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Orders and annual revenue up for Palo Alto-based Tesla

By Stephanie Soderborg | 16 Feb 2012

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Palo Alto-based Tesla plans to release its Model S sedan later this year. (Image courtesy of Tesla)

Tesla (NASDAQ: TSLA) plans to release its new Model S sedan later this year, and if its quarterly returns are any indication, investors are excited about the debut. The company exceeded analysts’ expectations, pulling in higher fourth quarter and annual revenue than anticipated. While the company incurred more loss per stock than expected, the market still responded positively to Tesla’s earnings report.

Tesla, which manufactures and sells high-end electric vehicles, reported net revenue of $39.3 million in the fourth quarter, compared to $36.2 million in the same quarter last year, an 8.5 percent increase. Analysts had predicted quarterly revenues at $38.3 million, according to Yahoo Finance.

Tesla’s annual revenue also beat the street. Tesla reported annual net revenue of $204.2 million, but analysts had only expected $203.5 million for 2011. Annual revenues are up 74.9 percent from $116.7 million in 2010.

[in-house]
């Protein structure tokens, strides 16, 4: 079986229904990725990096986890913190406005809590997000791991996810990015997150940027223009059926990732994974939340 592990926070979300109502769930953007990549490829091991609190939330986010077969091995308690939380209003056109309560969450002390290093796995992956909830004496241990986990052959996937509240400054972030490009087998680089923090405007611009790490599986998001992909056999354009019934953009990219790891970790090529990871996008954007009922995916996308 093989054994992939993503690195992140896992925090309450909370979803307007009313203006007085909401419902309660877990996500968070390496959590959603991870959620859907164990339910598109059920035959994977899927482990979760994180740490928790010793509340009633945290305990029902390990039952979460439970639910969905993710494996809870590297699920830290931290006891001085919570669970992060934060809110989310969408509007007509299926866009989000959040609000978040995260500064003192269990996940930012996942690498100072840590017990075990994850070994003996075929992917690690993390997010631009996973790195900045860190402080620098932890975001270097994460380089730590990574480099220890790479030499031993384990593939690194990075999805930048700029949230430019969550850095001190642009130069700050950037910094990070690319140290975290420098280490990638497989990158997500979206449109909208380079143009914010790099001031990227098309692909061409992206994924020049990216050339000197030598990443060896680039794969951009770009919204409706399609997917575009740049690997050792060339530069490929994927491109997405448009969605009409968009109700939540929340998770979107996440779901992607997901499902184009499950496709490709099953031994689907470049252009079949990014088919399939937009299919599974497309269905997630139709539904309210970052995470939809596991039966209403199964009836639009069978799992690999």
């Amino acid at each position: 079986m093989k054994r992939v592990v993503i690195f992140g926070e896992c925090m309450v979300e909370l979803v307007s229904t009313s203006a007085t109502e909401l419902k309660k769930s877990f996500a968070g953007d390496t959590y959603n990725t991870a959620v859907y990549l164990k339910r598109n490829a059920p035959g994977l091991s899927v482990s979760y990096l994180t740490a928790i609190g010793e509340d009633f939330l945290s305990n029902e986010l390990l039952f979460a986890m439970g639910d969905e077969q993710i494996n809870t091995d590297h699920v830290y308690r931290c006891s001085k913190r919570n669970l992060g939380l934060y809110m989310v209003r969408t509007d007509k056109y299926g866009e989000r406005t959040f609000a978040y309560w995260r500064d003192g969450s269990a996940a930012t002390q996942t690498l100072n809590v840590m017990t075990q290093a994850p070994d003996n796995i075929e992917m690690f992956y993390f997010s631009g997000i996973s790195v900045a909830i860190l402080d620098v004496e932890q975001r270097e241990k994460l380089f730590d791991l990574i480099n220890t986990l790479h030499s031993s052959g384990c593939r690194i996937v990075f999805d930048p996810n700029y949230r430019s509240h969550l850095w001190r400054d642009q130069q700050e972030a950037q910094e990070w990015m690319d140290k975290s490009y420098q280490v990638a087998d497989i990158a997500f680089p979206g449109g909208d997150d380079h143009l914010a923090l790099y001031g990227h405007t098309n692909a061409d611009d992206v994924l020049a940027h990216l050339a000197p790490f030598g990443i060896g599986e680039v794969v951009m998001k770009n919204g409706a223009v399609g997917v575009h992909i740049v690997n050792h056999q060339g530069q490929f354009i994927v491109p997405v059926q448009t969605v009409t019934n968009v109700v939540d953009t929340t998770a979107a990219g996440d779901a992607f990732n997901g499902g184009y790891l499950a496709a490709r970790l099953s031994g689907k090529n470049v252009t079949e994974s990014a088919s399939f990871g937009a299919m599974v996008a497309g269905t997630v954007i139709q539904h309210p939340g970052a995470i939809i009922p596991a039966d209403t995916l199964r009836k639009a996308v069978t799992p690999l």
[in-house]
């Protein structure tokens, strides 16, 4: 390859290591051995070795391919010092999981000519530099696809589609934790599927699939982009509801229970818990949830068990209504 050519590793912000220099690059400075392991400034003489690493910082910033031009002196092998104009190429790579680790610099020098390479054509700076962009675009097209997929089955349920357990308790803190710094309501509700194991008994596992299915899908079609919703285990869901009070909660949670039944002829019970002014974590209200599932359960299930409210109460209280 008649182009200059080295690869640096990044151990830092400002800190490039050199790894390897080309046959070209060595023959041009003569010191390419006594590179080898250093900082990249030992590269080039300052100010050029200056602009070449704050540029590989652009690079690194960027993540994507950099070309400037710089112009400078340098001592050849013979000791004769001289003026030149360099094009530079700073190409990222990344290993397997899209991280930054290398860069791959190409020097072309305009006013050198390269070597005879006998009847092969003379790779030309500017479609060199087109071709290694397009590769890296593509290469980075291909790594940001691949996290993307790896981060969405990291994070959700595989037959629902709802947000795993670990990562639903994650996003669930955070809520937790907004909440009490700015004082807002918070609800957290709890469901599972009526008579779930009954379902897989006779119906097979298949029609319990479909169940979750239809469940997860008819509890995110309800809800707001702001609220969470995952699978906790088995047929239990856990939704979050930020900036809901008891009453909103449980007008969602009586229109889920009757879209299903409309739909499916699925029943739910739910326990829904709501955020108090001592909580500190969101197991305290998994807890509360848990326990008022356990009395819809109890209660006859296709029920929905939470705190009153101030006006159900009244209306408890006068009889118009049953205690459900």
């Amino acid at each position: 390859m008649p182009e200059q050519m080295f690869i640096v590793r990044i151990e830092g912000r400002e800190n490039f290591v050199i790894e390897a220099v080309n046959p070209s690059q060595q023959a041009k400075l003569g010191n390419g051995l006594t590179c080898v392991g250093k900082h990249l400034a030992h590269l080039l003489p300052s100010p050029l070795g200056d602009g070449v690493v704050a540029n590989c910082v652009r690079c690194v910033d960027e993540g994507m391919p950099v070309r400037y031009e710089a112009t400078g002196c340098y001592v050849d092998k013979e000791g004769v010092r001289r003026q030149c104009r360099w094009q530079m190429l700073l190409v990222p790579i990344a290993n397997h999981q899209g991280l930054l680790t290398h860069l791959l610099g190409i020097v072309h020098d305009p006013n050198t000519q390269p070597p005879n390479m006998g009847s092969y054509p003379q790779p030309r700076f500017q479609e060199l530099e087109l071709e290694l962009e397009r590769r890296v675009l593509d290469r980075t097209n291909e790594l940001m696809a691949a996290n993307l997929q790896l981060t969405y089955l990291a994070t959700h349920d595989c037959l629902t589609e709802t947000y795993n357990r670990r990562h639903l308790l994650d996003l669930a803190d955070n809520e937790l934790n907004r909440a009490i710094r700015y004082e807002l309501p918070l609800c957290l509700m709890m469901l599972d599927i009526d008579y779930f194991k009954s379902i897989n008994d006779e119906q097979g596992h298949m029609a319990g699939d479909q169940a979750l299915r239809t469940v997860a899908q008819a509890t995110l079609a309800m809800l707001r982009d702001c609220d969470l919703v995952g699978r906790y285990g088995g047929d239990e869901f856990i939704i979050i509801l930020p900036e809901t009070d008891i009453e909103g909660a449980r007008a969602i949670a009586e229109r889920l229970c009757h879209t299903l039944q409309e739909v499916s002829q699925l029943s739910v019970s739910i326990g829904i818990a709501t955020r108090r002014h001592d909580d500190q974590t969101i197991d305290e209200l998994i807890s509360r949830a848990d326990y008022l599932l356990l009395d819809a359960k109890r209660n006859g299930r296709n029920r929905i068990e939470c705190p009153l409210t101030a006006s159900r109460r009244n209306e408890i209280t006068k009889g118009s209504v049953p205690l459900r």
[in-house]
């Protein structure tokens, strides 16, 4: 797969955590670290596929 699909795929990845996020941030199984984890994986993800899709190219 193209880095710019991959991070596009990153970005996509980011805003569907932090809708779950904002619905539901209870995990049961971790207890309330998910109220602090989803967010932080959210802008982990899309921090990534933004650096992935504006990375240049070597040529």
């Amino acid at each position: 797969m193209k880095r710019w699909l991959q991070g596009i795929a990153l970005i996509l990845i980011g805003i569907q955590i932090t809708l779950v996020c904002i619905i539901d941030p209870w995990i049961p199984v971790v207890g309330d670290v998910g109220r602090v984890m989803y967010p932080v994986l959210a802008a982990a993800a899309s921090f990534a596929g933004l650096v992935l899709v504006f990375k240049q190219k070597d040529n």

Although costs were higher than analysts expected, Tesla’s stock jumped in both daytime and after hours trading.

Tesla’s stock rose 43 cents, or 1.3 percent, to $33.60 during day trading on the NASDAQ stock market from the Feb. 14 close of $33.17. After-hours trading also saw the stock rise to $34.35, an additional 2.23 percent increase. On Feb. 16, stock rose 58 cents from previous day’s close to $34.18, a 1.73 percent increase. In after-hours trading, the stock rose to $34.51, a 0.97 percent increase.

“The earnings report did not catch many people off guard,” said John Licata, an energy strategist and Tesla analyst at Blue Phoenix. The company operated at a loss throughout 2011 due to high research and development costs, which Tesla took on to develop the Model S, a sedan model, as well as the Model X, a crossover model first unveiled last week and slated for production in 2014.

Research and development costs rose 125 percent, from $93 million in 2010 to $209 million in 2011.

Slightly higher costs are not a huge concern, Licata explained, as both Tesla and analysts expect costs to decrease by the end of next year with the release of the Model S. The new Model X will use much of the same technology and is based on the same passenger body as the Model S, so the company will benefit from synergies between the two.